Amateur ends Robertson's UK title defence

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Defending champion Neil Robertson has acknowledged amateur John Astley "probably played the match of his life" after he was stunned in the first round of the UK Championship in York.

The Australian had won the title in thrilling fashion back in 2020 but went down by a 6-2 score to become the second former champion to be knocked out by an amateur this week.

Shaun Murphy had tasted defeat to China's Si Jiahui on the opening day which prompted the winner from 13 years ago to state it was "not fair" amateurs were able to compete in the tournament.

But Robertson was more gracious in defeat, telling BBC Sport: "It hurts. As the defending champion you don't want to give up the title so easily, but you have to credit John.

"He played a brilliant match. He probably played the match of his life. There was a crowd, it was on the main table and he stood up to it and played as if he had nothing to lose."

Astley, 32, fell off the professional tour last year but fired a break of 119 in the seventh frame en route to the best victory of his career.

Robertson had concurred with Murphy's controversial claim on Tuesday that amateurs did not deserve the right to play on the professional tour, but saw his words come back to bite him after he was made to pay for a sluggish start.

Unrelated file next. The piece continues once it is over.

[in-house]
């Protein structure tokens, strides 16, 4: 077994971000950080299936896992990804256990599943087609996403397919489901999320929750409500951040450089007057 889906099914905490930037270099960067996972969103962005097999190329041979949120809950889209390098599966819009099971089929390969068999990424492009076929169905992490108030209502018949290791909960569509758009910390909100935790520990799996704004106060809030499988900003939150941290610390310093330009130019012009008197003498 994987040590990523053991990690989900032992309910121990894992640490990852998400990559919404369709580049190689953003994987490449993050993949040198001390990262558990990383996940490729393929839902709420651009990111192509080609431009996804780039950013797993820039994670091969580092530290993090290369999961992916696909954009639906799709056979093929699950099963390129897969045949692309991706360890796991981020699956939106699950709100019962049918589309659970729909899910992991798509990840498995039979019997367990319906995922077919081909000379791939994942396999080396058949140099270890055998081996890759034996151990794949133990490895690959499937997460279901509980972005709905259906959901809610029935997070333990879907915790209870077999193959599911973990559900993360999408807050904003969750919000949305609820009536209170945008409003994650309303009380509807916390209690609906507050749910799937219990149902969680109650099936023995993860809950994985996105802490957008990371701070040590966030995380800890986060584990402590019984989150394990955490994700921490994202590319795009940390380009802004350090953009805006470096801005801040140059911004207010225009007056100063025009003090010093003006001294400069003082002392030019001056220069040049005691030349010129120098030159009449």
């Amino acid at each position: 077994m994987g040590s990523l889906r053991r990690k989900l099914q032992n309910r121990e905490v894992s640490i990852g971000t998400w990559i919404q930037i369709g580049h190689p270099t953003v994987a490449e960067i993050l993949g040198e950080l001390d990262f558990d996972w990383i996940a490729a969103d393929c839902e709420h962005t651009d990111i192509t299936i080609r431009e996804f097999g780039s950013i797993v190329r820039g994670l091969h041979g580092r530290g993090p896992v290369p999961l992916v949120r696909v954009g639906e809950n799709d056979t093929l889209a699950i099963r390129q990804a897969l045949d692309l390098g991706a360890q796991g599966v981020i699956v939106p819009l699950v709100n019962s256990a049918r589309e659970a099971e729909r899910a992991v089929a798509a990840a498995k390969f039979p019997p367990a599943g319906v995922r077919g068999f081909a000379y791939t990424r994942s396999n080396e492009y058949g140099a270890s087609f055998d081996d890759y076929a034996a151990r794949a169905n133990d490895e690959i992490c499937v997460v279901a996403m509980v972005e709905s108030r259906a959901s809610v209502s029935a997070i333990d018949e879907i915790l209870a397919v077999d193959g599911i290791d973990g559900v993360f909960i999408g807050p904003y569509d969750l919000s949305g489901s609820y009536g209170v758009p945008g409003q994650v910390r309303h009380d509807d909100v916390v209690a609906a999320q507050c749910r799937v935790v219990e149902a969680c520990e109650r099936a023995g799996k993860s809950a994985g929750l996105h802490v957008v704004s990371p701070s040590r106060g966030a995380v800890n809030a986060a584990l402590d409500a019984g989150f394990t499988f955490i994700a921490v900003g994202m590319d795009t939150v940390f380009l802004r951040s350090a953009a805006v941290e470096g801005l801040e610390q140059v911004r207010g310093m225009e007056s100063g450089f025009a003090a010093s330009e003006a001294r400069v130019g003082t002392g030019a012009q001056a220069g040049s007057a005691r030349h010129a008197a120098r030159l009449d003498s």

Astley, better known for his role in the snooker play 'The Nap' at the Crucible in 2016, was appearing as a 'top-up' player due to there not being enough professionals to complete the 128-player field and edged into a 3-1 lead before he extended his advantage with a nerveless 83.

Defending champion Robertson responded with a break of 124 to narrow the deficit to 4-2, but the Gateshead potter reeled off a 119 to go 5-2 up, before edging over the line to wrap up the best win of his career and one of the tournament's greatest upsets.

There were no such concerns for 2020 runner-up Judd Trump, who saw off David Lilley 6-1 and Mark Allen was also victorious in the evening session, beating Michael Judge by a 6-2 score.

Jimmy White, a winner of the tournament 29 years ago, was unable to reach the second round after he lost 6-3 to Ali Carter earlier in the day at the York Barbican.

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